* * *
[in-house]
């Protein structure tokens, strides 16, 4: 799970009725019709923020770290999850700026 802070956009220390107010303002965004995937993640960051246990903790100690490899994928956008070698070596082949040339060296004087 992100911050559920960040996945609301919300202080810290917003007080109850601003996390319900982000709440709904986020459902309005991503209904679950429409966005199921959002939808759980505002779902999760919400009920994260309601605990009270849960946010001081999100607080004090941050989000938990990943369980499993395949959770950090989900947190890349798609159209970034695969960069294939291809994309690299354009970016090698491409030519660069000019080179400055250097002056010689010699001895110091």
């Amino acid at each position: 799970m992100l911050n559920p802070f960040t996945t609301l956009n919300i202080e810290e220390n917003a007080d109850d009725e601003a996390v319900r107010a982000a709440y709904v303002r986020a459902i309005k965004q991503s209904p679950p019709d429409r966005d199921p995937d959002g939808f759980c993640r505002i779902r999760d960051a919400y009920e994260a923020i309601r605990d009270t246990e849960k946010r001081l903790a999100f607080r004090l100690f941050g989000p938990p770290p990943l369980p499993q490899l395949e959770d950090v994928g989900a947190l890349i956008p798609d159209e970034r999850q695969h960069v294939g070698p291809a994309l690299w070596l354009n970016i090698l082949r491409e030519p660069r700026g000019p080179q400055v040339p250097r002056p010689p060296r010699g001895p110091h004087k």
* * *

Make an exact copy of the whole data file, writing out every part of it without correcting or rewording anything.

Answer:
[in-house]
């Protein structure tokens, strides 16, 4: 799970009725019709923020770290999850700026 802070956009220390107010303002965004995937993640960051246990903790100690490899994928956008070698070596082949040339060296004087 992100911050559920960040996945609301919300202080810290917003007080109850601003996390319900982000709440709904986020459902309005991503209904679950429409966005199921959002939808759980505002779902999760919400009920994260309601605990009270849960946010001081999100607080004090941050989000938990990943369980499993395949959770950090989900947190890349798609159209970034695969960069294939291809994309690299354009970016090698491409030519660069000019080179400055250097002056010689010699001895110091």
């Amino acid at each position: 799970m992100l911050n559920p802070f960040t996945t609301l956009n919300i202080e810290e220390n917003a007080d109850d009725e601003a996390v319900r107010a982000a709440y709904v303002r986020a459902i309005k965004q991503s209904p679950p019709d429409r966005d199921p995937d959002g939808f759980c993640r505002i779902r999760d960051a919400y009920e994260a923020i309601r605990d009270t246990e849960k946010r001081l903790a999100f607080r004090l100690f941050g989000p938990p770290p990943l369980p499993q490899l395949e959770d950090v994928g989900a947190l890349i956008p798609d159209e970034r999850q695969h960069v294939g070698p291809a994309l690299w070596l354009n970016i090698l082949r491409e030519p660069r700026g000019p080179q400055v040339p250097r002056p010689p060296r010699g001895p110091h004087k």